Sunday, 9 November 2014


I remember John Perry when I was doing biology O-Level at Victoria College, now a lifetime ago. College at that time was awash with ex-military types who had turned their hand to teaching, some good, others more like those described in “Goodbye Mr Chips” as “old crocks”. I found John Perry to be one of the better ones.

He came to the College in 1963 as a biology teacher. In an appreciation given by Brian Vibert when he left the school in 1989, he was described as "exacting but fair, versatile in his approach, ready to change his techniques and attitude to teaching when he felt it necessary, even if he did not personally wish to. He loved the subject he taught and expected others to enthuse too."

I still can picture him – tall, and with a somewhat florid face. But outside of lessons, I didn’t really get to see him. I never joined the school CCF, as I have an aversion to military square bashing, and anything like that. For one thing, like Corporal Jones in “Dad’s Army”, I cannot keep time, even when clapping to music, I am always a beat out.

But the name rang bells, and memories, when I came across this piece from “The Pilot” in 1994, I remembered the name. This piece is all about memory, and it is full of memories. Memories connect us, and here John Perry uses his own memories, and those of his ancestors, to connect to those remembered from conflicts then and today.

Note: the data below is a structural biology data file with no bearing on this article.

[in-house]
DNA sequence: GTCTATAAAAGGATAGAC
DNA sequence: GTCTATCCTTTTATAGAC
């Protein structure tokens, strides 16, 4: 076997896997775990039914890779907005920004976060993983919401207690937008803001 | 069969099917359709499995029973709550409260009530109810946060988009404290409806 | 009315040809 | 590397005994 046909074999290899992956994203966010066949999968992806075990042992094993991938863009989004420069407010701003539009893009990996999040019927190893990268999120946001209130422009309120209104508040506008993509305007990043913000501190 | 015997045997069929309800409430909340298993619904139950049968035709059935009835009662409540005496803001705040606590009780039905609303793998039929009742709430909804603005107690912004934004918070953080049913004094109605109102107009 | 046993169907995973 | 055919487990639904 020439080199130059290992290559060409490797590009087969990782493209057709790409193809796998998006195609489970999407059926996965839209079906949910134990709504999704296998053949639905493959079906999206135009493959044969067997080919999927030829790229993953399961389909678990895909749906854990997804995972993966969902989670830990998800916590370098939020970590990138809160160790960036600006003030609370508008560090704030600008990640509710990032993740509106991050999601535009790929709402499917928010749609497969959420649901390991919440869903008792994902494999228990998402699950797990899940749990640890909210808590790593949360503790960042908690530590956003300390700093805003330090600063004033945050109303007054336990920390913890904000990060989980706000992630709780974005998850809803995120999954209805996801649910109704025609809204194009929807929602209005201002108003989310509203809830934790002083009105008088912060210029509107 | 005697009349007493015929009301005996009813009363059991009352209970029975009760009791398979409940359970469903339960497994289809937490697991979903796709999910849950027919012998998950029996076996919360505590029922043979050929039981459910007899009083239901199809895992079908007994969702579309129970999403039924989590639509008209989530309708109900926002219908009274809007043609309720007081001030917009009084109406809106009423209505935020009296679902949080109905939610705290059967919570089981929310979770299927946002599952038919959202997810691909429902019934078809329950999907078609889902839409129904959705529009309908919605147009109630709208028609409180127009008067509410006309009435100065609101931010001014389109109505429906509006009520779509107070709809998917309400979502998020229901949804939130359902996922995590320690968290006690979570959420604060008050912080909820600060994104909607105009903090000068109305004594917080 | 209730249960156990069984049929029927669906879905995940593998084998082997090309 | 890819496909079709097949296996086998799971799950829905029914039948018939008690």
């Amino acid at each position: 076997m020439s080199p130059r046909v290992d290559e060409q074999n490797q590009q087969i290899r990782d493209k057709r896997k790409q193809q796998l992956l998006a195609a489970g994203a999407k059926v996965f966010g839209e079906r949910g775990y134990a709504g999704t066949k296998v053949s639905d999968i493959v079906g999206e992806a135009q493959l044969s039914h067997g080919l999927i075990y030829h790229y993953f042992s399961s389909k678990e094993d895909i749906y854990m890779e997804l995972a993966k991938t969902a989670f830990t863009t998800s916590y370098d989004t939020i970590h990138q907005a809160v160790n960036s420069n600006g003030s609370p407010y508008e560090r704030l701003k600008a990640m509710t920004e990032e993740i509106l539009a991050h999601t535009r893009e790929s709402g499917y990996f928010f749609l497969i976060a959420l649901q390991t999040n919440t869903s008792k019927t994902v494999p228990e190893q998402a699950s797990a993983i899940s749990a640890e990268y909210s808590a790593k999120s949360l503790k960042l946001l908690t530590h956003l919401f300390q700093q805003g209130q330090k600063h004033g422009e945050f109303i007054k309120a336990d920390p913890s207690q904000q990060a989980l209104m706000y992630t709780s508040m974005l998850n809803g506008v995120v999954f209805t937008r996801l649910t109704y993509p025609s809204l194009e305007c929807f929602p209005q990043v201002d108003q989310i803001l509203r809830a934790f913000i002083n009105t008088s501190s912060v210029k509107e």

There is a piece in “Goodbye Mr Chips”, where Chips reads the name of the former German teacher at the school out at school assembly – he has died in the trenches. I couldn’t help but recall that when I read about John Perry’s old college of St Catherine’s College, where the panel of 54 names of those who died in the Great War also remembers Leonard Hubert Jagenberg, of the Royal German Navy Flying Corps, because he was an “old boy”. He was killed in a training accident on 7th October 1914.

And that is the other part of remembrance- reconciliation. Seeing the ties which transcend national boundaries, in this case, membership of a Cambridge college, but deeper than that, our common humanity binds us all.

At Theberton Parish Church in Suffolk, a large board commemorates 16 German Airmen who were buried in the churchyard after a Zeppelin was shot down in 1917. The graves were tended and remembered as much as those of the village men who had also died. The board also says “Who art thou that judgest another man’s servant? To his own master, he standeth or falleth” (Romans 14:4)

I am very pleased that a wreath will also be laid this Sunday at the memorial by the Churchyard entrance of St Brelade’s Church for the Germans who died here during the Occupation, and who were buried in the cemetery by that entrance. And also that the minutes silence now takes place on the 11th as well, something which was not the case when John Perry penned this article.

By John Perry

This oft-quoted word derives from memories. Many of us can remember items from the past, either locations or people or both from many years ago or the events of the last few months. It may well be that the "olde worlde" thatched cottage on the corner or a particular bend in a long-forgotten country lane suddenly transports you to times past; pleasant or not so.

For myself, brought up on a large manorial estate near Cambridge, there stands a bridge over a series of lakes. Some three generations ago the .Lord of the Manor had an inscription placed on each side of that bridge.

Margaret and I stood on that span earlier in the year and as I looked down the largest of the lakes, memories of the thirties flooded back. That gentleman crossed the bridge, travelled to Australia and died there (mid-thirties).